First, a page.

At least one Yorkshire player admitted to regularly using the term 'P**i' when talking to Azeem Rafiq, according to the report into racism at the club. But he was cleared of wrongdoing on the basis that it was perceived as, what the report says was, friendly, good-natured "banter" between the two players.
The player also admitted to telling other people "don't talk to him [Rafiq], he's a P**i", asking "is that your uncle?" when they saw bearded Asian men and saying "does your dad own those?" in reference to corner shops.
Despite admitting recalling that Rafiq broke down in tears at one point, the player insisted he had no idea he was causing offence and would have stopped if Rafiq had asked. The individual concerned whose name has not been revealed is a current senior player at the club.
Yorkshire admit Azeem Rafiq suffered from 'racial harassment' while at club - but refuse to release the report. While the investigating team found such comments to be "capable of creating an intimidating, hostile, degrading, humiliating or offensive environment…" and accepted Rafiq's "evidence that he was offended, degraded or humiliated and that this amounted to harassment under the Equality Act and the Club's Equal Opportunities policy", the panel (who were charged with making conclusions and recommendations and which included a non-executive member of the Yorkshire board) disagreed.
Their conclusions state "The Panel does not accept that Rafiq was offended by [the other player's] comments, either at the time they were made or subsequently."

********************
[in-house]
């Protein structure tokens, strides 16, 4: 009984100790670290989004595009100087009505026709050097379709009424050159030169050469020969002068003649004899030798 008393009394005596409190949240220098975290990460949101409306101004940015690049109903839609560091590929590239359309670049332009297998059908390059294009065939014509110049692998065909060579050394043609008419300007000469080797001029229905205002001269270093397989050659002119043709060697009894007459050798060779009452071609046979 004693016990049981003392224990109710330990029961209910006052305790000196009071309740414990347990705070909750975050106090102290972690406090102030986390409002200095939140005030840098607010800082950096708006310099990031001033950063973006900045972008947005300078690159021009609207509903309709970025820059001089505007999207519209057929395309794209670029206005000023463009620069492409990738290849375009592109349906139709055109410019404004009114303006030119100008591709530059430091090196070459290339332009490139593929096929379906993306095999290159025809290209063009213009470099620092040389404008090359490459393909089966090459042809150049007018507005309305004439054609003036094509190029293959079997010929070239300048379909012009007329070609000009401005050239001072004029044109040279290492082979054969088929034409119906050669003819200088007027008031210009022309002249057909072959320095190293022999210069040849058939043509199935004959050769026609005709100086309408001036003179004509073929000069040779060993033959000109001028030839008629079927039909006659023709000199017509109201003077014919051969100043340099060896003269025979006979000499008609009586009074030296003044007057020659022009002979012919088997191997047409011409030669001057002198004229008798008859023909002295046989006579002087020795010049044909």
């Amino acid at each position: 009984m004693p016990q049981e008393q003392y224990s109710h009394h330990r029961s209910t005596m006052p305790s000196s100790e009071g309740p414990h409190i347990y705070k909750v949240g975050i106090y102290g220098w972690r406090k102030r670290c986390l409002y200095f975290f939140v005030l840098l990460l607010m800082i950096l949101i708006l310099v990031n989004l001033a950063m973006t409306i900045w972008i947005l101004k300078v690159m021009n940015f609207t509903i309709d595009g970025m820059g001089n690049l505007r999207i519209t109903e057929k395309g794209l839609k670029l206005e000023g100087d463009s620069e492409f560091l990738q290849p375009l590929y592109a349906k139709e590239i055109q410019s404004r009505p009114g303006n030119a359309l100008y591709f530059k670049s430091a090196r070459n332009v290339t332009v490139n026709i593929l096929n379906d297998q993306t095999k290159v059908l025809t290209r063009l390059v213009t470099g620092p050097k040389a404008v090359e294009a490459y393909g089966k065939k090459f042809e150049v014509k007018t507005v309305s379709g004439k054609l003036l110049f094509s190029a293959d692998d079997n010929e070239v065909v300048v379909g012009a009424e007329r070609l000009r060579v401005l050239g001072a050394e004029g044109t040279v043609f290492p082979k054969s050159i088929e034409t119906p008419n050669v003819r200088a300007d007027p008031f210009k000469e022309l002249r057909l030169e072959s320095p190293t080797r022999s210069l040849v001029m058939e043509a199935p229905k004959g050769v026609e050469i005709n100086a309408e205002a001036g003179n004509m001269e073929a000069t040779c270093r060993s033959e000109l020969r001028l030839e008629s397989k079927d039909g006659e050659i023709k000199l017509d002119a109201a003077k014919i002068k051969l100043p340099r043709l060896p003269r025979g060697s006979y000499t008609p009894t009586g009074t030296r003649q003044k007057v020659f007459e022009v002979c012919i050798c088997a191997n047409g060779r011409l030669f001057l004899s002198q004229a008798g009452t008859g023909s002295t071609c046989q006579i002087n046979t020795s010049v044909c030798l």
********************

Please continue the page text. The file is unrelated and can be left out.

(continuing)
They go on to say that, in the context of "banter between friends" Rafiq might be "expected to take such comments in the spirit in which they were intended (i.e. good natured banter between friends)… [so] it was not reasonable for Rafiq to have been offended by [the other player] directing equally offensive or derogatory comments back at him in the same spirit of friendly banter."
Indeed, the panel accuses Rafiq of using "offensive, racially derogatory comments" when referring to a player of Zimbabwean heritage as "Zimbo from Zimbabwe". The panel viewed this as "a racist, derogatory term" and recommends that, were Rafiq still a Yorkshire player, he should face disciplinary action for using it.
The revelation, which comes days after Yorkshire announced that none of their players, coaches or executives would face disciplinary action as a result of the investigation, may increase doubts over the process and the report that has produced. In particular, equating the terms 'P**i', which is a long-established derogatory term with a history of racist usage, and 'Zimbo', which is generally held to be an abbreviation akin to Aussie or Kiwi without pejorative association, is likely to raise eyebrows.
The ECB, who have been sent Yorkshire's report in recent days after several month's delay, are currently reviewing the information.